April 13, 2009

Goal setting

Saw this snippet from a news magazine that I chanced to browse yesterday.

Ted Turner (founder of CNN) had just joined his father’s billboard advertising business when he was in his early 20s They lived during the depression and this strengthened Ted’s determination to work hard and be a millionaire and a own a plantation.

By the time Ted had joined the company, his father had all those things and and Ted remembers clearly his father taking him aside and saying, “Son, you be sure to set your goals so high that you can’t accomplish them in one lifetime. That way you’ll always have something ahead of you. I made the mistake of setting my goals too low and now I’m having a hard time coming up with new ones.”

I then remembered one of my school headmaster who once told me: “Not failure, but low aim is crime”. It has remained with me since then, and continues to inspire me.

April 6, 2009

IBM — Sun deal fails?

Filed under: Business,Competition,Model — Subbaraman Iyer @ 11:35 am
Tags: , , , , , , , , ,

IBM withdrew its $7 billion offer for Sun reports the NY Times which reports that Sun believed the offer was too low and the offer was rejected by the Sun Board. The Wall Street however is not so categorical about the rejection and believes the deal will go through.

I wrote earlier that IBM doesn’t need Sun. It is Sun that needs IBM. Sun has been in the market for a long time courting probable suitors.

The failure of the deal will hurt Sun more than anyone. Customers will be wary of purchasing Sun gear. Moreover the management will be questioned about their commitment to a go-it-alone strategy. Hence Sun may accept the lower price offered by IBM. Sun doesn’t have much choices left.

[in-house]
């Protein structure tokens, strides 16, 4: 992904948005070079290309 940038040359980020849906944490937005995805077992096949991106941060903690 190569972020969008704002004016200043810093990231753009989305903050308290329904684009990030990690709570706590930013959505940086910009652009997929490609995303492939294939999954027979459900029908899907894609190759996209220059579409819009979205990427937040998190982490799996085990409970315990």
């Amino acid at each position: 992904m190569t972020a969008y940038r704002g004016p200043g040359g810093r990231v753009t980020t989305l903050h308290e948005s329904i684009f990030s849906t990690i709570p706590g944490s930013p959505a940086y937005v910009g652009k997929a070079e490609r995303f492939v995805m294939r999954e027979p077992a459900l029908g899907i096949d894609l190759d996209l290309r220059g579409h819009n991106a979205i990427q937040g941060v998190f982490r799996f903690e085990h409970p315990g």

My assessment is that Sun’s problems may actually worsen after the failure of the talks. IBM comes out unscathed.

April 3, 2009

Sad about Silicon Graphics

A Silicon Valley icon disappears — unwept, unhonored, unsung. Thanks to my analyst friend for the tip.

Silicon Graphics which made the hottest workstations for high end applications and built awesome machines for making movies was sold for just $25 million to server maker Racker Systems.

I almost wanted to cry because I have seen the power of their technology when I used to be marketing CAD/CAM systems 20 years ago and often competed with them. SGI machines were used to make movies. Jurassic Park and Terminator 2 were made on SGI machines.

Silicon Graphics was founded by the famous Dr. Jim Clark who subsequently left the company and founded Netscape.

There have been bigger failures, but they still were acquired for billions, not for something like $25 million.

I did see it coming even 2 years ago when I wrote about the lessons that one can draw from its road to bankruptcy. But is eventual sale for such a miniscule amount at a bankruptcy court is definitely saddening.

Well, guess that’s business!

April 1, 2009

Emotion and speech

A saint asked his disciples, ” Why do people shout at each other when they are angry?”

The disciples thought for a while. One of them said, ‘Because we lose our calm, we shout for that.’

“But, why shout when the other person is just next to you?” asked the saint. “Isn’t it possible to speak to him or her with a soft voice? Why do people shout at a person when they are angry?”

Disciples gave answers but none satisfied the saint.

Finally the saint explained, ‘When two people are angry at each other, their hearts move away a lot. To cover that distance they must shout to be able to hear each other. The more angry they are, the stronger they will have to shout to hear each other through that great distance.’

Then the saint asked, ‘What happens when two people fall in love? They don’t shout at each other but talk softly, why? Because their hearts are very close. The distance between them is very small…’

The saint continued, ‘When they love each other even more, what happens?

They do not speak, only whisper and they get even closer to each other in their love. Finally they even need not whisper, they only look at each other and that’s all. That is how close two people are when they love each other.’

MORAL: When you argue, do not let your hearts get distant, do not say words that distance each other more, else there will come a day when the distance is so great that you will not find the path to return.

Next Page »